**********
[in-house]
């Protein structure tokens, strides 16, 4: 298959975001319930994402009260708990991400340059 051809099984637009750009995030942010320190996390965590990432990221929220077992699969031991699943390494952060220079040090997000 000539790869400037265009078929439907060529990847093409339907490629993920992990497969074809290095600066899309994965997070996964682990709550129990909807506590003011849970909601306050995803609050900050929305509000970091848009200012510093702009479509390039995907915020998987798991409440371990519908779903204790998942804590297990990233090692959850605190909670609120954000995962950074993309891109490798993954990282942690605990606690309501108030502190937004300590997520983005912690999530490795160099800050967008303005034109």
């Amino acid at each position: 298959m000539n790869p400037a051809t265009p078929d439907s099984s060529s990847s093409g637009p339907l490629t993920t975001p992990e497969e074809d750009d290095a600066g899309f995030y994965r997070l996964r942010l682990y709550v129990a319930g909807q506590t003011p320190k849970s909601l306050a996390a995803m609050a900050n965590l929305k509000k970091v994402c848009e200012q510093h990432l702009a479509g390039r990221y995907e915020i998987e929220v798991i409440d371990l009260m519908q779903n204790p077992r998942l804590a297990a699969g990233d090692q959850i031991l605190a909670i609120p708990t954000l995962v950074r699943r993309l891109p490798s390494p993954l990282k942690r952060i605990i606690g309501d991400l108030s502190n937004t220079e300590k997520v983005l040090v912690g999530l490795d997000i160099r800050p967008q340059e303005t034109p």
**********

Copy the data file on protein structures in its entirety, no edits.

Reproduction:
[in-house]
């Protein structure tokens, strides 16, 4: 298959975001319930994402009260708990991400340059 051809099984637009750009995030942010320190996390965590990432990221929220077992699969031991699943390494952060220079040090997000 000539790869400037265009078929439907060529990847093409339907490629993920992990497969074809290095600066899309994965997070996964682990709550129990909807506590003011849970909601306050995803609050900050929305509000970091848009200012510093702009479509390039995907915020998987798991409440371990519908779903204790998942804590297990990233090692959850605190909670609120954000995962950074993309891109490798993954990282942690605990606690309501108030502190937004300590997520983005912690999530490795160099800050967008303005034109």
């Amino acid at each position: 298959m000539n790869p400037a051809t265009p078929d439907s099984s060529s990847s093409g637009p339907l490629t993920t975001p992990e497969e074809d750009d290095a600066g899309f995030y994965r997070l996964r942010l682990y709550v129990a319930g909807q506590t003011p320190k849970s909601l306050a996390a995803m609050a900050n965590l929305k509000k970091v994402c848009e200012q510093h990432l702009a479509g390039r990221y995907e915020i998987e929220v798991i409440d371990l009260m519908q779903n204790p077992r998942l804590a297990a699969g990233d090692q959850i031991l605190a909670i609120p708990t954000l995962v950074r699943r993309l891109p490798s390494p993954l990282k942690r952060i605990i606690g309501d991400l108030s502190n937004t220079e300590k997520v983005l040090v912690g999530l490795d997000i160099r800050p967008q340059e303005t034109p």